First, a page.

Limited liability companies have come a long way in the U.S. since first appearing in Wyoming in 1977. For most people, a limited liability company with one member is treated as a disregarded entity for federal and Arizona income tax purposes, meaning income and loss are directly reflected on the member’s tax return.   And a limited liability company with multiple members is treated as a partnership for income tax purposes.

However, an option does exist for an election to be made to have the limited liability company taxed as a corporation for income tax purposes. The election can be made by timely filing Federal Form 8832 with the Internal Revenue Service, but such an election cannot take effect more than 75 days prior to or 12 months after the date the election is filed.  Once made, an election cannot be revoked for 60 months after the effective date of the election.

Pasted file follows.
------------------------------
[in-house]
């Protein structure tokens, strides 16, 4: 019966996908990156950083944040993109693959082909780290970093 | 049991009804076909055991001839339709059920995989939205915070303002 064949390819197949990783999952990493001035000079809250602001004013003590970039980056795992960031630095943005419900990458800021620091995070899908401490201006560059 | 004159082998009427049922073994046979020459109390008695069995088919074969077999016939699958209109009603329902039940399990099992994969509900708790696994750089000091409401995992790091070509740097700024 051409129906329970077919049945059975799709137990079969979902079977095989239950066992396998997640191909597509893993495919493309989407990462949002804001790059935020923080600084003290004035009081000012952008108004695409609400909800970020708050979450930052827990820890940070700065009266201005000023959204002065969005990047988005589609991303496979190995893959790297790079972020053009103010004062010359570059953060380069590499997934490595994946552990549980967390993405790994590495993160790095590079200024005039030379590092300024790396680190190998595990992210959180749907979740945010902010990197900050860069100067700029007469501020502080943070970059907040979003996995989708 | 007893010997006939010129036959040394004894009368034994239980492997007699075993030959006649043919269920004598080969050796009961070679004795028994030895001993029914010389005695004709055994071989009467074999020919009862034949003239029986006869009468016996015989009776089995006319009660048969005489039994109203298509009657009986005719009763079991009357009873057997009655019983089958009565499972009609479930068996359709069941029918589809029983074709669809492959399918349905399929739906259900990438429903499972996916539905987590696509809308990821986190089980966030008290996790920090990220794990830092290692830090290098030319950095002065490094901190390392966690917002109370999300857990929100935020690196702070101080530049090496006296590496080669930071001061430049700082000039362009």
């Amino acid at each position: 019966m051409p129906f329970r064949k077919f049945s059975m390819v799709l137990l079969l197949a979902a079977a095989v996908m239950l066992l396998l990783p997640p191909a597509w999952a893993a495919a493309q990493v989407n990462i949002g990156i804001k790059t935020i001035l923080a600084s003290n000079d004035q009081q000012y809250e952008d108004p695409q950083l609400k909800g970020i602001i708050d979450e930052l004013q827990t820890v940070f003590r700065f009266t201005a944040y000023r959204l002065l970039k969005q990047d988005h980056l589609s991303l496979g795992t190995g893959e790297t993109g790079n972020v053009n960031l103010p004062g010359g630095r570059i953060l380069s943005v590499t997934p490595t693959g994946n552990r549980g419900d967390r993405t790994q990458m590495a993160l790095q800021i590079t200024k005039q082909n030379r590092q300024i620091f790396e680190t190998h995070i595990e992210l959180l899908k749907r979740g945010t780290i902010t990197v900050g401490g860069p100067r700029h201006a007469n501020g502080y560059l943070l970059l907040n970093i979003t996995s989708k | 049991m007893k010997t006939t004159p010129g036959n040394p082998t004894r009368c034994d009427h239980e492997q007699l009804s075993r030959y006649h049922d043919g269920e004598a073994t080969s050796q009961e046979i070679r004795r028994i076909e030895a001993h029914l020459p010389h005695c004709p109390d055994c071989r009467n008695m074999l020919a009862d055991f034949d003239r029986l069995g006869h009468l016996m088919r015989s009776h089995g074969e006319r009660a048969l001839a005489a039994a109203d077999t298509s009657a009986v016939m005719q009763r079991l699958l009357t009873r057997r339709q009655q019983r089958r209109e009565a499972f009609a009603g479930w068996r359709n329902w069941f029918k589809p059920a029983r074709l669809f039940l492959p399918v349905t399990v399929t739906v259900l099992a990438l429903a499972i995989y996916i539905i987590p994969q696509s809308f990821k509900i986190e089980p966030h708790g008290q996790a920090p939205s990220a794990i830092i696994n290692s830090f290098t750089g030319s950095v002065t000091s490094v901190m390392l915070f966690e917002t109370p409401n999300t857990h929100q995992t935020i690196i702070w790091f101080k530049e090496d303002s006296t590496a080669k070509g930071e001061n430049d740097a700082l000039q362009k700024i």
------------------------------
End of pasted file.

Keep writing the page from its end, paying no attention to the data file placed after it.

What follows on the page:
Why would this election be made?  One situation we see is where foreign owners desire to have the flexibility and informality of a limited liability company, but wish to avoid any immediate taxable income flowing to them in their home country for current income tax purposes.  But there can be disadvantages, such as the possibility of double taxation.  So each situation needs to be reviewed carefully first before an election is made.

Michael W. Margrave